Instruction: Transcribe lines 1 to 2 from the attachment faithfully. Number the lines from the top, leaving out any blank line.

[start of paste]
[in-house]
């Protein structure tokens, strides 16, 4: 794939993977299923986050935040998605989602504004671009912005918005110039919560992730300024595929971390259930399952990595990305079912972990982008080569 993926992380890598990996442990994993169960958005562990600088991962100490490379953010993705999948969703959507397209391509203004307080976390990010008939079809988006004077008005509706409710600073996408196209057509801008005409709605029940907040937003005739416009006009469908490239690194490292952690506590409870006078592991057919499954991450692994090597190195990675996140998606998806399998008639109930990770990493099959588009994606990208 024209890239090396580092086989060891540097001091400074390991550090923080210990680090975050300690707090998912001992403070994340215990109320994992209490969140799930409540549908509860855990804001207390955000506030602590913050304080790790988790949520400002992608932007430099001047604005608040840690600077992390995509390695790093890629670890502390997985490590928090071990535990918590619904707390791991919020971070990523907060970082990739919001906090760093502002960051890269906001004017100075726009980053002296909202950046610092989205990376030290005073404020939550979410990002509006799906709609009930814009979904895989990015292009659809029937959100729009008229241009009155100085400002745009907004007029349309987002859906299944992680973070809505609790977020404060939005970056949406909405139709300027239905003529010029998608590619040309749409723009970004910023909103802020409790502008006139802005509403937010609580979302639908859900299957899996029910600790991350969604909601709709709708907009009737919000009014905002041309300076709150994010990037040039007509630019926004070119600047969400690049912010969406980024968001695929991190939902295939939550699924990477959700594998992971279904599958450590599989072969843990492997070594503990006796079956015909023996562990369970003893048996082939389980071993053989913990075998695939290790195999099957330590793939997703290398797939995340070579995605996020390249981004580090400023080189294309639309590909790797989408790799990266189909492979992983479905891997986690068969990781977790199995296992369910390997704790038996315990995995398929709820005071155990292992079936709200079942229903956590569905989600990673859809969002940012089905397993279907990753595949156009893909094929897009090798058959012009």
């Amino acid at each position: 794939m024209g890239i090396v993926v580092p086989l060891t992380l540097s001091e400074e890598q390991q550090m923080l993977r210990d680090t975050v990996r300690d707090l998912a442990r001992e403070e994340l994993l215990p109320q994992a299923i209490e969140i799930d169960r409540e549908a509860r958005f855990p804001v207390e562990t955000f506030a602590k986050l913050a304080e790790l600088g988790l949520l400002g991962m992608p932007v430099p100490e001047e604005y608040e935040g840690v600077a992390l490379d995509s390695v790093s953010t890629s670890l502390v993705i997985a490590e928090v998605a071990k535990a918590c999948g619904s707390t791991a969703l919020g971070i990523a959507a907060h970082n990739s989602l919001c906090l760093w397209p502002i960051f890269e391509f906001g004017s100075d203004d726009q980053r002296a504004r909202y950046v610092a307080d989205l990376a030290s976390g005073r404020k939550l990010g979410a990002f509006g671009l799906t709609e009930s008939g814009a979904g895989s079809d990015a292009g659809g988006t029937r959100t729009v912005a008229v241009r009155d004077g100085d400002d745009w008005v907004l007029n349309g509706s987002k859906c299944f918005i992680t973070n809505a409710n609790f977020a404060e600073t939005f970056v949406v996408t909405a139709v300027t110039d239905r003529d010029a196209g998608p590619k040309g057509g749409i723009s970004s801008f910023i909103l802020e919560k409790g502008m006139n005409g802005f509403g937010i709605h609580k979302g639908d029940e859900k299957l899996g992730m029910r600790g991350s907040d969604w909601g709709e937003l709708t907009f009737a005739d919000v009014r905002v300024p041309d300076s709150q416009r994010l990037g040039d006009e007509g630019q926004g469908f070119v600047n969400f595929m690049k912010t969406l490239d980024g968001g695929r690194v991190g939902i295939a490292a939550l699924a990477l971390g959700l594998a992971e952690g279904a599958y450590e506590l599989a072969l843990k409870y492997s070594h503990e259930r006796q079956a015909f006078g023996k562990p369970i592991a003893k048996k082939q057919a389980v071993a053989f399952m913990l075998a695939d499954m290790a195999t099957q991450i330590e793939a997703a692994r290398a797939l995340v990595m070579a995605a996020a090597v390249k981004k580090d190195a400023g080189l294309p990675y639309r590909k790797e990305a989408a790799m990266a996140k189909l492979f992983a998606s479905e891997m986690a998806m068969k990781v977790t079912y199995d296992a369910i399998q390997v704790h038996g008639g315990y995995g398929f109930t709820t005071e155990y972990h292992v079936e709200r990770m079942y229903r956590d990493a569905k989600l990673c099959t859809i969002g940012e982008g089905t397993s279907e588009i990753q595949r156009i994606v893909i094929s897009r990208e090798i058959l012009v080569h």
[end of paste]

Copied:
[in-house]
């Protein structure tokens, strides 16, 4: 794939993977299923986050935040998605989602504004671009912005918005110039919560992730300024595929971390259930399952990595990305079912972990982008080569 993926992380890598990996442990994993169960958005562990600088991962100490490379953010993705999948969703959507397209391509203004307080976390990010008939079809988006004077008005509706409710600073996408196209057509801008005409709605029940907040937003005739416009006009469908490239690194490292952690506590409870006078592991057919499954991450692994090597190195990675996140998606998806399998008639109930990770990493099959588009994606990208 024209890239090396580092086989060891540097001091400074390991550090923080210990680090975050300690707090998912001992403070994340215990109320994992209490969140799930409540549908509860855990804001207390955000506030602590913050304080790790988790949520400002992608932007430099001047604005608040840690600077992390995509390695790093890629670890502390997985490590928090071990535990918590619904707390791991919020971070990523907060970082990739919001906090760093502002960051890269906001004017100075726009980053002296909202950046610092989205990376030290005073404020939550979410990002509006799906709609009930814009979904895989990015292009659809029937959100729009008229241009009155100085400002745009907004007029349309987002859906299944992680973070809505609790977020404060939005970056949406909405139709300027239905003529010029998608590619040309749409723009970004910023909103802020409790502008006139802005509403937010609580979302639908859900299957899996029910600790991350969604909601709709709708907009009737919000009014905002041309300076709150994010990037040039007509630019926004070119600047969400690049912010969406980024968001695929991190939902295939939550699924990477959700594998992971279904599958450590599989072969843990492997070594503990006796079956015909023996562990369970003893048996082939389980071993053989913990075998695939290790195999099957330590793939997703290398797939995340070579995605996020390249981004580090400023080189294309639309590909790797989408790799990266189909492979992983479905891997986690068969990781977790199995296992369910390997704790038996315990995995398929709820005071155990292992079936709200079942229903956590569905989600990673859809969002940012089905397993279907990753595949156009893909094929897009090798058959012009």